Date of Award


Document Type

Thesis (Undergraduate)


Department of Computer Science

First Advisor

Daniela Rus


This thesis investigates the use of multiple mobile sensors to guide the motion of a distributed manipulation system. In our system, multiple robots cooperatively place a large object at a goal in a dynamic, unstructured, unmapped environment. We take the system developed in [Rus, Kabir, Kotay, Soutter 1996], which employs a single mobile sensor for navigational tasks, and extend it to allow the use of multiple mobile sensors. This allows the system to perform successful manipulations in a larger class of spaces than was possible in the single scout model. We focus on the development of a negotiation protocol that enables multiple scouts to cooperatively plan system motion. This algorithm enhances the previous' system's scalability and adds greater fault-tolerance. Two alternate algorithms for cooperation: a modification of negotiation and a bidding protocol, are also discussed. Finally, an implementation of the negotiation protocol is described and experimental data produced by the implementation is analyzed.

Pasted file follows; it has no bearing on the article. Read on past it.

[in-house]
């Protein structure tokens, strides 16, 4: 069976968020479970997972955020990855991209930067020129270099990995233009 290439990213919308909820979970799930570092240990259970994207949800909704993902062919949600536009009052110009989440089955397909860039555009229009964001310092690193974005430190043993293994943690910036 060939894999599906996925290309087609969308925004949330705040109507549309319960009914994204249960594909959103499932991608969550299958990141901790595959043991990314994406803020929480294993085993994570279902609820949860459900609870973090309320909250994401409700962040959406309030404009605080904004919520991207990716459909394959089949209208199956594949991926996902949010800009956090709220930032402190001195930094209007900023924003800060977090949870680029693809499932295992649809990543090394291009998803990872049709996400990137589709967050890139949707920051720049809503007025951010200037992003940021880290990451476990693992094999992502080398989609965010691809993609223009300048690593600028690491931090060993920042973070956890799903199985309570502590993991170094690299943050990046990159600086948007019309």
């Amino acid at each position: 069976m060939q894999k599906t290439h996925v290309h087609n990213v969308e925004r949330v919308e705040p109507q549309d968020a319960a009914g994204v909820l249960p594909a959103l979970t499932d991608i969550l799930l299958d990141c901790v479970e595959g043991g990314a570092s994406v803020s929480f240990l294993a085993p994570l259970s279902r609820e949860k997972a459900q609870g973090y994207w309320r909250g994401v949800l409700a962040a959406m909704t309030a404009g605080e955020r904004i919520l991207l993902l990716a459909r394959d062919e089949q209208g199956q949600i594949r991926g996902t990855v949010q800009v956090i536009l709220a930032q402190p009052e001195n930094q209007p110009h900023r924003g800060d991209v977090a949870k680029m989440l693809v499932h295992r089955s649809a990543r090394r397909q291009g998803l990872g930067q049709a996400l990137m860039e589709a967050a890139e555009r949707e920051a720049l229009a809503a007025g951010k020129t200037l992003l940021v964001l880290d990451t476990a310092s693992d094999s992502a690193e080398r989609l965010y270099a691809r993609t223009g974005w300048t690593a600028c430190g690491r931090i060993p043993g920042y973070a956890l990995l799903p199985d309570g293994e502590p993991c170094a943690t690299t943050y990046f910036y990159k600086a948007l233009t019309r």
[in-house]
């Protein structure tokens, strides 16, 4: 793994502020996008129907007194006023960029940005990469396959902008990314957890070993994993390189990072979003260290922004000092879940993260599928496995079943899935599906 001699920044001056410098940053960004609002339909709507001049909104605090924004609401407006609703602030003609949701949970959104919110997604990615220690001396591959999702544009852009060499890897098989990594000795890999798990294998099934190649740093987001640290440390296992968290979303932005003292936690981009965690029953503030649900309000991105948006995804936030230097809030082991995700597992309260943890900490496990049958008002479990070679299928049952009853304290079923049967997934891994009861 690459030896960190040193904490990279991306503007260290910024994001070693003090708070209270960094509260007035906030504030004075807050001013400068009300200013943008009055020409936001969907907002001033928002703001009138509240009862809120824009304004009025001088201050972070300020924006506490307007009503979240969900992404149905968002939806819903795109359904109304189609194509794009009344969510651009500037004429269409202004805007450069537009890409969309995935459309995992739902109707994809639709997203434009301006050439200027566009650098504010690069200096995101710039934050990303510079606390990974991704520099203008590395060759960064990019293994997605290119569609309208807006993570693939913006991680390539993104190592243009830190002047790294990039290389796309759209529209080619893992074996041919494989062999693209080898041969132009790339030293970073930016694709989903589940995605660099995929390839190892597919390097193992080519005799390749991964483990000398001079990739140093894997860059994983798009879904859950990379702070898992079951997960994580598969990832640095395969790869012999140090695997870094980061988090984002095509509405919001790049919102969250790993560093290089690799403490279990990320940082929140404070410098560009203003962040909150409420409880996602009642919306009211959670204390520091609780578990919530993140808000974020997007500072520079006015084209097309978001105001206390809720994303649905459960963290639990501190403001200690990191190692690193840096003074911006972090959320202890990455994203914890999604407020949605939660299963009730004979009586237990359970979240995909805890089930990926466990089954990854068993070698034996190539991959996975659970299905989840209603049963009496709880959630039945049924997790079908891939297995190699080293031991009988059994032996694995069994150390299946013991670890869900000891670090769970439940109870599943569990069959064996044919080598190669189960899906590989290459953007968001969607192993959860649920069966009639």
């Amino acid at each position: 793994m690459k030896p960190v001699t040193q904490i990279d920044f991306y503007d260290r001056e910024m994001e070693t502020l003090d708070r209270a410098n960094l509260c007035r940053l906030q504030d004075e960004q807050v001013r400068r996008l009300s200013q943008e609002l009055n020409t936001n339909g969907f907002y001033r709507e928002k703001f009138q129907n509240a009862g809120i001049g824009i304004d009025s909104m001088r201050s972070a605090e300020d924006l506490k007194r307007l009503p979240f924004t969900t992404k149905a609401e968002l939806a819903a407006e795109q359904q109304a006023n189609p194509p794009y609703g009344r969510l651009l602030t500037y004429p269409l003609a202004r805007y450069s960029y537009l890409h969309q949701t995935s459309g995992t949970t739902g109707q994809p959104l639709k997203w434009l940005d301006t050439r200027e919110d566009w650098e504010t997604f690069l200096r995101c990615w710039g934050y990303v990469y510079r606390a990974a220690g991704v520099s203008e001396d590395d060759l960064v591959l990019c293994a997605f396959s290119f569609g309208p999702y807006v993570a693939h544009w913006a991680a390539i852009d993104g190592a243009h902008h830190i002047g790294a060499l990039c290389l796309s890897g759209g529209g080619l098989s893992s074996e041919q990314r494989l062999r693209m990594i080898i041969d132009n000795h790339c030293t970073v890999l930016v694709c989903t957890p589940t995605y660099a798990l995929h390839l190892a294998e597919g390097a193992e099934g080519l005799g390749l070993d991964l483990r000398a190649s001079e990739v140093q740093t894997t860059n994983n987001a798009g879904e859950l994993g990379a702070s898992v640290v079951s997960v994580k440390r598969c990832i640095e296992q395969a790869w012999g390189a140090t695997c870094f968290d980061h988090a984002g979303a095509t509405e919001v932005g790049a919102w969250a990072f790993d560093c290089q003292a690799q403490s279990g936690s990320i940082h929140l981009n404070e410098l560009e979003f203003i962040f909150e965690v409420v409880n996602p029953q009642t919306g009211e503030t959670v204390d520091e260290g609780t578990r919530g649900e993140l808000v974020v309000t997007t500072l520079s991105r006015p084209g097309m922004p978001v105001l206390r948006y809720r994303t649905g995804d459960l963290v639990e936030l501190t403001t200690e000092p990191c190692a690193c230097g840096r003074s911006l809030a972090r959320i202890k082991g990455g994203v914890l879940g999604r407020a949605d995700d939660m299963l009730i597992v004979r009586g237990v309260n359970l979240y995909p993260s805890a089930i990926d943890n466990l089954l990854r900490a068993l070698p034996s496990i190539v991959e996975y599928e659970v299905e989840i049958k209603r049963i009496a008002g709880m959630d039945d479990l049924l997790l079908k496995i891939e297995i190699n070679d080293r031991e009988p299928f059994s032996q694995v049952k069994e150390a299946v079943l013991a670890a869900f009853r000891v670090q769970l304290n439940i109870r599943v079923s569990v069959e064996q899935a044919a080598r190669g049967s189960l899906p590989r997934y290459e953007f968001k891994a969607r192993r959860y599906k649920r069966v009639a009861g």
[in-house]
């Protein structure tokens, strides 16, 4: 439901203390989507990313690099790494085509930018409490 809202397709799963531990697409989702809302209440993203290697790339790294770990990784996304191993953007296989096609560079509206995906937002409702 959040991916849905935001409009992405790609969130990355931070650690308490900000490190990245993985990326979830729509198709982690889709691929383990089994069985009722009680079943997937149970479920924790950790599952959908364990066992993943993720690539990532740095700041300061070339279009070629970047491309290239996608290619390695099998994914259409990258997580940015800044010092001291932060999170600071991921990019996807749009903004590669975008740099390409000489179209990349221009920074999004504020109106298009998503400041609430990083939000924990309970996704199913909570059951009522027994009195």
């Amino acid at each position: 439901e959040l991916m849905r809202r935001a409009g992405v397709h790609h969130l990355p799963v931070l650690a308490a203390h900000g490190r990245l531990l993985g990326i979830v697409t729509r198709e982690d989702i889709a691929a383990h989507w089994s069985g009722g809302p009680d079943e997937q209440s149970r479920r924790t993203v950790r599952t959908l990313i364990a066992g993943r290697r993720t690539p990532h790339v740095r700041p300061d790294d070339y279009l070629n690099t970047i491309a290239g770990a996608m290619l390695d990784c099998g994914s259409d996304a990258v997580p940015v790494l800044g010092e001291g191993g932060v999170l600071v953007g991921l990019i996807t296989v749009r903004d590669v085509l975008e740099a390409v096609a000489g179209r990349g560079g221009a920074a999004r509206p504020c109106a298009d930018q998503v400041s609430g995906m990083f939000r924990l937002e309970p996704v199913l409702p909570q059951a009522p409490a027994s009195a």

Originally posted in the Dartmouth College Computer Science Technical Report Series, number PCS-TR98-332.